The extrasolar immigrants are/have been/will be here

Though discovered nearly four years ago, an asteroid in orbit near Jupiter ( BZ509, or just “bee-zee” for short) is now said to be originally from outside our solar system. The aliens are here (have been here…). Continue reading

Sakura: An Easter story

IkomaSan

My friend, you died on Easter morning.

We all knew it would happen sometime soon. But still it seemed sudden.

My grandfather also died during Easter weekend, many years ago. Good Friday, in fact. I was 10. We had to have the wake and funeral right away. The Church said they wouldn’t allow him to be buried on Easter Sunday.

My mother told us that Grandpa went straight to Heaven, because he died on Good Friday. That we would one day see him again.

Terry, you died on April 1st. But it was no Fool’s. It was Easter. You were sleeping, and did not wake. Continue reading

A post about nothing in particular

Is it wrong to post something when nothing’s really been going on?

Well, not exactly nothing nothing. What I mean is, nothing particularly special.

Just work, family, day to day routines.

Influenza. Type B. (Not me, my daughter.)

Preparing materials for class. Doing it again. And again.

Trying to write. Failing epically. Zoning out on YouTubes on Ancient Greece and the Hittites (I’m on a big Hittite kick right now for some reason).

Finally getting to see the new Blade Runner at a friend’s house on Bluray (with kids it’s almost impossible to watch movies I want to see).

Practicing guitar for the first time in nearly a year. Then doing it every day a week straight. For 10 minutes at a time. (Before being told “Daddy, that’s noisy.”)

Yeah. Nothing in particular. Just life, I guess.

Marquez, the general, and his labyrinth

labyrinth

When I first started writing the kernel of what ultimately became Adam’s Stepsons, the multiple/mixed genre story The General in His Labyrinth had just been published, by Nobel laureate Gabriel Garcia Marquez.

I’d been searching for character names, desperate not to have them all sounding like the people I knew at the time (i.e., white guys in my rural hometown).

So “Marquez” sounded like a great name. I had a general in the story. General Marquez fit. Why not. Continue reading

Adam’s Stepsons: The Professor and Sam Adams

beerfridgeThe main character of my new SF novella Adam’s Stepsons, Dr. Johann Heimann, was modeled after a professor at my undergraduate college named…ah…let’s name him Professor R. He had the biggest office on campus, and he kept Sam Adams in a small fridge tucked under his desk. And he shared them liberally with students who stopped by. And he told great stories about Chevy Chase. A perfect model for a fictional scientist.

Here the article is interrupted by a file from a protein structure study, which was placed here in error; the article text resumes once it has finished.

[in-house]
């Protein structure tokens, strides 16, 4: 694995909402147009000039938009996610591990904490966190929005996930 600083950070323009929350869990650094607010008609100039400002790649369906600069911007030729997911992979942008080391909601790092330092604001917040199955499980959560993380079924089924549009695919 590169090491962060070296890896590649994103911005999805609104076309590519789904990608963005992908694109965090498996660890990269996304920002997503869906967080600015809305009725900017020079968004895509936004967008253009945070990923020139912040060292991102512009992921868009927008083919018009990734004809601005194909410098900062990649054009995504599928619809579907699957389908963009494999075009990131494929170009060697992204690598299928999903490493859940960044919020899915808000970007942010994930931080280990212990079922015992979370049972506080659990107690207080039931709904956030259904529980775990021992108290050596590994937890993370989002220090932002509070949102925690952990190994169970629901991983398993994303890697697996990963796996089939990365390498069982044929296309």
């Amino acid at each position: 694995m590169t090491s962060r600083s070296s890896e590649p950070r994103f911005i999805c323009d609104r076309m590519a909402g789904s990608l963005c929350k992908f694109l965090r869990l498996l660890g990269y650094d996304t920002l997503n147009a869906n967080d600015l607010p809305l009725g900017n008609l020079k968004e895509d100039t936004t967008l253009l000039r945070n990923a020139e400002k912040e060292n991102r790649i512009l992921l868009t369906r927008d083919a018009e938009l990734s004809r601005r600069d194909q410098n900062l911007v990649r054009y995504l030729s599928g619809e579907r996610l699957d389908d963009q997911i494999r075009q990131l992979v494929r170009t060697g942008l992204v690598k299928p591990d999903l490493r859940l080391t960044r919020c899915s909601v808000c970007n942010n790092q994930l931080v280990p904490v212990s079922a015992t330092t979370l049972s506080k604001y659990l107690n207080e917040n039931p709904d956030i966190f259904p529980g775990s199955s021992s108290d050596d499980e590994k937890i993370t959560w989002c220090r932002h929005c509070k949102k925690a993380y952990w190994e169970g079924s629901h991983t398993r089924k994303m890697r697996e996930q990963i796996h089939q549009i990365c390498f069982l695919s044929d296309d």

Prof. R. was a teacher of social economics. Which is why he spent all his free time keeping careful track of tiny pieces of paper from the 17th to the 19th century detailing who was responsible for maintaining what part of what county and state roads in nearby towns.

By “careful,” I mean of course hundreds of cardboard boxes haphazardly stacked around his office and often mislabeled or labeled with handwriting so cramped that medical doctors would be proud. Couldn’t help wondering if Sam Adams were to blame. Continue reading

Adam and his stepsons: Raising Seth

AS-FinalFrontCvrIt’s been a productive couple of winter months. I got over my sickness (contracted from my daughters), finished the academic year (classes end in mid-January here), brought a group of students on a study abroad trip to Hawaii, and completed editing my long-awaited novelette/novella, Adam’s Stepsons.

Long-awaited in the sense that the nucleus of the story was written in 1994. So if anybody complains, “This has been done before,” you can tell them, “Yeah, but he did it first.”

Clones are nothing new in science fiction. In fact, the idea of creating human-like beings dates back literally thousands of years. The concept of the golem influenced ideas in Adam’s Stepsons; golems have been made famous in popular culture through D&D and fantasy games, but originally stem from Jewish mysticism. Continue reading